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The bickering and confusion that has been a hallmark of much of US cricket in recent years continues to undermine attempts to bring the structure of the game onto a professional footing. The squabbling within the Atlantic Region following the decision not to issue the results of elections in July is another example of the dysfunctional state of affairs.
On July 26 elections were held and within 24 hours an email from Sheldon Ellis, the coordinator, said the votes had been collated, but instead of the results being released soon after, Sheldon Mollineau, the outgoing secretary, took a decision to withhold them.
Ellis stated that he had been called by Gladstone Dainty, the controversial president of the USA Cricket Association, who had instructed him not to release the results. Ellis, who is claimed to be very unhappy, said that if the matter was not resolved he would nevertheless send the results to the secretary of the region.
Seven leagues with the Atlantic Region requested Ellis to release the results to the secretary, which he did on August 3. But Mollineau, rather than forward them as expected, simply sat on them, citing Dainty’s request as the reason.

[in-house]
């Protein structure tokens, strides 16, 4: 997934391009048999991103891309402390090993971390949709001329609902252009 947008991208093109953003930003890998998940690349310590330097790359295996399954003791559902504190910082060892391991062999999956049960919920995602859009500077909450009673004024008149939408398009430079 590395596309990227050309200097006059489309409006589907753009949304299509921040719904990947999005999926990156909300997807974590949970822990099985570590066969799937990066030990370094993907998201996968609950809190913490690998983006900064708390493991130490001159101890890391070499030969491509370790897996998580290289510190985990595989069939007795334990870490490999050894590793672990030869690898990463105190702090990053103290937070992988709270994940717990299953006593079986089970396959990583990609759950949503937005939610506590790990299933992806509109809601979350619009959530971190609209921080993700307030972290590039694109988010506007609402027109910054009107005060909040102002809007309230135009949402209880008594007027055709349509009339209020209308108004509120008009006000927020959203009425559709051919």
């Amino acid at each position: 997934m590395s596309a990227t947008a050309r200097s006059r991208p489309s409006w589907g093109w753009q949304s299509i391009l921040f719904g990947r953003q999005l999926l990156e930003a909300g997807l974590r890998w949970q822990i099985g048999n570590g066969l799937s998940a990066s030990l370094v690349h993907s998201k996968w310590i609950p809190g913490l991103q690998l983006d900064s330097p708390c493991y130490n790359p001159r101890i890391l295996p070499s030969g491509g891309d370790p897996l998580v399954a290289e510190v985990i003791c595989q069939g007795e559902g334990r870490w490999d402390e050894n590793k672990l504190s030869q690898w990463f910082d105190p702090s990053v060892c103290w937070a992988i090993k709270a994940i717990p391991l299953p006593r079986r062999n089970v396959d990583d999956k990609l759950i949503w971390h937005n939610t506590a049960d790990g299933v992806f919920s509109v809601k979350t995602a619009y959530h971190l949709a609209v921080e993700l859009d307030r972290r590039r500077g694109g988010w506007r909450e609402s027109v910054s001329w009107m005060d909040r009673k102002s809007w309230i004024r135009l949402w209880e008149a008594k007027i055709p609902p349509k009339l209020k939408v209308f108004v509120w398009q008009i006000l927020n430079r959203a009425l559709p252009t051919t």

According to Dreamcricket.com, Sheldon Glasgow, the outgoing chairman, and Mollineau were both under pressure in the elections with a real threat they could be voted out of office.
Whatever happens and even if the results are released soon, this is yet another example of the often woefully unprofessional way the USA Cricket Association under the auspices of Dainty continues to administer the national game.
Martin Williamson is executive editor of ESPNcricinfo and managing editor of ESPN Digital Media in Europe, the Middle East and AfricaFeeds: Martin Williamson
© ESPN EMEA Ltd.
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Executive editor Martin Williamson joined the Wisden website in its planning stages in 2001 after failing to make his millions in the internet boom when managing editor of Sportal. Before that he was in charge of Sky Sports Online and helped launch and run Sky News Online. With a preference for all things old (except his wife and children), he has recently confounded colleagues by displaying an uncharacteristic fondness for Twenty20 cricket. His enthusiasm for the game is sadly not matched by his ability, but he remains convinced that he might be a late developer and perseveres in the hope of an England call-up with his middle-order batting and non-spinning offbreaks. He is now managing editor of ESPN EMEA Digital Group as well as his Cricinfo responsibilities.